from the Ripley Circuit Court Trial Court Cause No.
69C01-1703-PL-9 The Honorable Ryan J. King, Judge
Attorney for Appellant Leanna Weissmann Lawrenceburg, Indiana
Kathy Salyer filed a complaint against the Washington Regular
Baptist Church Cemetery (the Cemetery) seeking to have a
gravesite she purchased returned to her after the Cemetery
sold the gravesite a second time and another individual was
buried there. Following a bench trial, the trial court
awarded Salyer an open gravesite rather than the gravesite
she had purchased over thirty years prior that had since been
mistakenly resold for the burial of another. On appeal,
Salyer presents two issues, which we consolidate and restate
as: Did the trial court abuse its discretion in ordering the
Cemetery to provide Salyer with a different gravesite rather
than ordering the Cemetery to have the individual buried in
the gravesite she had previously purchased reinterred
elsewhere so as to restore the gravesite for her use?
& Procedural History
In April 1982, after the death of her first husband, Salyer
purchased four contiguous gravesites in the Cemetery that
comprised Lot 14. In August 1982, Salyer purchased an
additional gravesite (Gravesite 15) contiguous to Lot 14 on
its north end. Salyer possessed a Certificate of Ownership
for each purchase.
Moving south from Gravesite 15, Salyer's father was
buried in the next site (i.e., the northern end of Lot 14),
her first husband was buried in the next, the next site was
empty, and Salyer's second husband was buried in the last
gravesite (i.e., the southern end of Lot 14). Salyer intended
to bury her mother in Gravesite 15 and to have herself buried
in the empty site between her first and second husbands.
In early 2014, Salyer noticed that a person named Lowell
Johnson had been buried in Gravesite 15. Salyer contacted the
Cemetery, which eventually acknowledged that it had made a
"mistake" in that it had inadvertently sold
Gravesite 15 twice, first to Salyer (in 1982) and later for
the burial of Johnson. Transcript Vol. 2 at 45.
Anita Rahe, who sold Gravesite 15 to Johnson's family,
testified that Salyer's purchase of Gravesite 15 was not
properly recorded in the Cemetery's records and thus,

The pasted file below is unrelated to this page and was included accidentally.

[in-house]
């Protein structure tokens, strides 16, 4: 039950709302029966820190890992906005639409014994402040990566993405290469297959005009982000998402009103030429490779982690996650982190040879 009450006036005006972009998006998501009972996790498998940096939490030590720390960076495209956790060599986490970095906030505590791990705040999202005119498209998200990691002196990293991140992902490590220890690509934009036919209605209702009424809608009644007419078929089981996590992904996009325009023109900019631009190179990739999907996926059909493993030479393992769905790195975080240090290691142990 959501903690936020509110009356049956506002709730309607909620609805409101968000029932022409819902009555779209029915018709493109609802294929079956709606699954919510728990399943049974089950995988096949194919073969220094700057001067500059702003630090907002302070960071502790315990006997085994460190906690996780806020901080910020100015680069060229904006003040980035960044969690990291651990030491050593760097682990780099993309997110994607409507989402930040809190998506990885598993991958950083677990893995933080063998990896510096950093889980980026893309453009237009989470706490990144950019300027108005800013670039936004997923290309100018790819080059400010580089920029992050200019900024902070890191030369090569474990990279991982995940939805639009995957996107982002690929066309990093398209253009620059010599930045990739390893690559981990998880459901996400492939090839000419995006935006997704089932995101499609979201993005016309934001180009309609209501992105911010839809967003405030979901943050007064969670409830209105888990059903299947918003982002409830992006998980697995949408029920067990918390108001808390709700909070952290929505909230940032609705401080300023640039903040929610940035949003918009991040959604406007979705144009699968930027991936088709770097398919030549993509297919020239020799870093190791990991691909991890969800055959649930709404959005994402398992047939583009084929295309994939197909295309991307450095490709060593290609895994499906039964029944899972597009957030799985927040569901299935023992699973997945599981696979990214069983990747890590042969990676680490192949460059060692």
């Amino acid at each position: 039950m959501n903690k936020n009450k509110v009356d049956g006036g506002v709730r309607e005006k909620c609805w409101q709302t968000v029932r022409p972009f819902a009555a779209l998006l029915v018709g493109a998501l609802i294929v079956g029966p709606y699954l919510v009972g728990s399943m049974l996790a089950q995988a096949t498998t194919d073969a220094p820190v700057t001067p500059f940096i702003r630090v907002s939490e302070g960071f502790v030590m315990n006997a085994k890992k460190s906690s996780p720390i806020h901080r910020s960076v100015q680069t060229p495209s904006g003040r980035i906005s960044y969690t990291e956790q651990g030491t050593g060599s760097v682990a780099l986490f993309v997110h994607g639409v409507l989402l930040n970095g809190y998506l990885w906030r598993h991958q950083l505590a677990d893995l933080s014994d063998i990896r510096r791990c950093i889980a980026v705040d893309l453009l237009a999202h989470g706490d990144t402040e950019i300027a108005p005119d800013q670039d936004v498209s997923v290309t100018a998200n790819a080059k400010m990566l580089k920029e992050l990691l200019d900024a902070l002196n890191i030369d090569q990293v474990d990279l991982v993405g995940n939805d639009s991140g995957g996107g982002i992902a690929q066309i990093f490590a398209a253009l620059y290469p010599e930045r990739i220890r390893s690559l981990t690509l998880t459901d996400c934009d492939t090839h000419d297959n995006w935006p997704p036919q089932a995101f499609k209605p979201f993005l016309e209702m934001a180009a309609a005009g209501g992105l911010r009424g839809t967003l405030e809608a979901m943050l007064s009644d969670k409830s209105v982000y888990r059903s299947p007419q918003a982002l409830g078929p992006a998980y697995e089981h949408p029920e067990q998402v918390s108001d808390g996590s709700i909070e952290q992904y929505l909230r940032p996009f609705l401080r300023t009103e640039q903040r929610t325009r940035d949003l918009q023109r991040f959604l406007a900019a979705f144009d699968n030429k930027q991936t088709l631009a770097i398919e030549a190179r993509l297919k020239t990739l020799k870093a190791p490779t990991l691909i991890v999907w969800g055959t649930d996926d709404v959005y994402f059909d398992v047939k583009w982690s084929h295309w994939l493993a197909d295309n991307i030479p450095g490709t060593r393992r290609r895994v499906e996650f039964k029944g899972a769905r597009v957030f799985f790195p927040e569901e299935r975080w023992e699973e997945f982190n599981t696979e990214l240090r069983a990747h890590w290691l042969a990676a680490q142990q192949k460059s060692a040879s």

such was overlooked when she was trying to find an open
gravesite for Johnson that was near his family.
Salyer also spoke with Tom Brunner, the gravedigger for the
Cemetery, who told her that a mistake in burial occasionally
happens, but that, in his experience, when made aware of the
mistake, a cemetery will either give the aggrieved party a
new grave or move the person who was buried in the wrong
grave. Salyer requested that the Cemetery relocate Johnson.
However, due to objections by Johnson's family, the
Cemetery took no action.
On May 18, 2015, Salyer filed a small claims action against
the Cemetery requesting an order that the Cemetery move
Johnson and restore Gravesite 15 to her. Kristy Sams,
Johnson's daughter, intervened because she did not want
her father moved. While the action was pending, Salyer's
mother passed away in December 2015. Because Johnson was
already buried in Gravesite 15, Salyer had to make other
arrangements. She decided to have her mother's remains
cremated and buried in the gravesite with her father. This,
however, did not change Salyer's desire to have Gravesite
15 returned to her.
At a bench trial on April 15, 2016, the Cemetery acknowledged
it had mistakenly sold Gravesite 15 twice, first to Salyer
and then to Johnson's family, and that Johnson was buried
in Gravesite 15. The small claims court did not order the
Cemetery to move Johnson, but rather, ordered the Cemetery to
refund the seventy-five dollars Salyer paid for Gravesite 15
and give Salyer an open gravesite directly to the south of
Lot 14. Salyer filed a motion to correct error, claiming the
court's solution was contrary to Ind. Code §
23-14-59-2, which outlines the duties of a cemetery in the
case of a wrongful burial. The small claims court denied the
motion, and Salyer appealed. This court did not reach the
merits of Salyer's claim, but rather, reversed and
remanded for transfer to the court's plenary docket,
holding that the small claims court lacked jurisdiction to
grant Salyer either a gravesite adjacent to Lot 14 or to
order Johnson to be moved from Gravesite 15 as small claims
courts do not have jurisdiction to order specific performance
or injunctive relief. See Salyer v. Wash. Regular Baptist
Church Cemetery, 63 N.E.3d 1091, 1095-96 (Ind.Ct.App.
On remand, the matter was transferred to the Circuit Court of
Ripley County. The trial court held a bench trial on November
7, 2018. Salyer asserted that, pursuant to I.C. §
23-14-59-2, the court was required to order that
Johnson's body be moved from Gravesite 15 to correct the
Cemetery's mistake. The Cemetery wanted the trial court
to fashion an equitable remedy that did not involve
disinterring Johnson. Because Sams did not appear at this
hearing, the court continued the matter to December 19, 2018,
in order to provide her with an opportunity to make a
statement, which she did, requesting that her father
(Johnson) not be moved and permitted to "rest in
peace." Transcript at 107.
On January 15, 2019, the trial court entered its judgment,
including the following relevant findings:
3) Plaintiff Salyer testified that the burial was wrongful
and that the  Cemetery committed the wrongdoing.
4) Cemetery officials testified that Plaintiff Salyer marked
off the gravesites, as that was the customary practice, and
[Salyer] committed the error. Further, at times Plaintiff
Salyer has said that she had marked off her own sites, but at
other times she said she had not. Clearly, [Salyer] had
involvement with the [Markers]. In sum, the evidence is such
that the Court can make no definite determination as to who
set the [Markers] - whether it was the ...